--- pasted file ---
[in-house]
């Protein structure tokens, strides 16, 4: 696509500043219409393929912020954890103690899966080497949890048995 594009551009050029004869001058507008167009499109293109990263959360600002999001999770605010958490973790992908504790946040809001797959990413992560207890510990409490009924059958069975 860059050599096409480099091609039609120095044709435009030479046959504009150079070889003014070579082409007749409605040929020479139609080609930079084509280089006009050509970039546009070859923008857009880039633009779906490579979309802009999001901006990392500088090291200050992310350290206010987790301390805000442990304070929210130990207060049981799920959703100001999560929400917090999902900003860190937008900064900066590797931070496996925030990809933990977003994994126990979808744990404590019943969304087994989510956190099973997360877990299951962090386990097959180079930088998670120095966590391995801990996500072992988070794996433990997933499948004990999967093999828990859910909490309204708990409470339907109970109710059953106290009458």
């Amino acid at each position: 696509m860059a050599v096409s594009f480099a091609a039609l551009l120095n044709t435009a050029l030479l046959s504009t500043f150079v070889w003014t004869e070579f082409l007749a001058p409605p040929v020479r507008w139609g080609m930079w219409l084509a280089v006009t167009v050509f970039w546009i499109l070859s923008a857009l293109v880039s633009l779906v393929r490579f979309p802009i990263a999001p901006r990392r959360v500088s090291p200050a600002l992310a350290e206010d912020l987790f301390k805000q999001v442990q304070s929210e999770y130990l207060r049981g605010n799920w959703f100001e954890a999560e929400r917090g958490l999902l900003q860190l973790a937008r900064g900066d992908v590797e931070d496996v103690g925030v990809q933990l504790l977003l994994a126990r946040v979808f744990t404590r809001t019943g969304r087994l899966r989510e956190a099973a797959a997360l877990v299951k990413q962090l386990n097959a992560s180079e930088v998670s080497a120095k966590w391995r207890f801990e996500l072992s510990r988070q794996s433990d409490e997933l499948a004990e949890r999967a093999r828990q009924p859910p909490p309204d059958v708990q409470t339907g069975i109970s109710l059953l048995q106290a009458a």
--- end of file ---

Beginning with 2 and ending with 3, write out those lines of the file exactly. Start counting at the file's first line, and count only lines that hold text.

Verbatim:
């Protein structure tokens, strides 16, 4: 696509500043219409393929912020954890103690899966080497949890048995 594009551009050029004869001058507008167009499109293109990263959360600002999001999770605010958490973790992908504790946040809001797959990413992560207890510990409490009924059958069975 860059050599096409480099091609039609120095044709435009030479046959504009150079070889003014070579082409007749409605040929020479139609080609930079084509280089006009050509970039546009070859923008857009880039633009779906490579979309802009999001901006990392500088090291200050992310350290206010987790301390805000442990304070929210130990207060049981799920959703100001999560929400917090999902900003860190937008900064900066590797931070496996925030990809933990977003994994126990979808744990404590019943969304087994989510956190099973997360877990299951962090386990097959180079930088998670120095966590391995801990996500072992988070794996433990997933499948004990999967093999828990859910909490309204708990409470339907109970109710059953106290009458």
């Amino acid at each position: 696509m860059a050599v096409s594009f480099a091609a039609l551009l120095n044709t435009a050029l030479l046959s504009t500043f150079v070889w003014t004869e070579f082409l007749a001058p409605p040929v020479r507008w139609g080609m930079w219409l084509a280089v006009t167009v050509f970039w546009i499109l070859s923008a857009l293109v880039s633009l779906v393929r490579f979309p802009i990263a999001p901006r990392r959360v500088s090291p200050a600002l992310a350290e206010d912020l987790f301390k805000q999001v442990q304070s929210e999770y130990l207060r049981g605010n799920w959703f100001e954890a999560e929400r917090g958490l999902l900003q860190l973790a937008r900064g900066d992908v590797e931070d496996v103690g925030v990809q933990l504790l977003l994994a126990r946040v979808f744990t404590r809001t019943g969304r087994l899966r989510e956190a099973a797959a997360l877990v299951k990413q962090l386990n097959a992560s180079e930088v998670s080497a120095k966590w391995r207890f801990e996500l072992s510990r988070q794996s433990d409490e997933l499948a004990e949890r999967a093999r828990q009924p859910p909490p309204d059958v708990q409470t339907g069975i109970s109710l059953l048995q106290a009458a």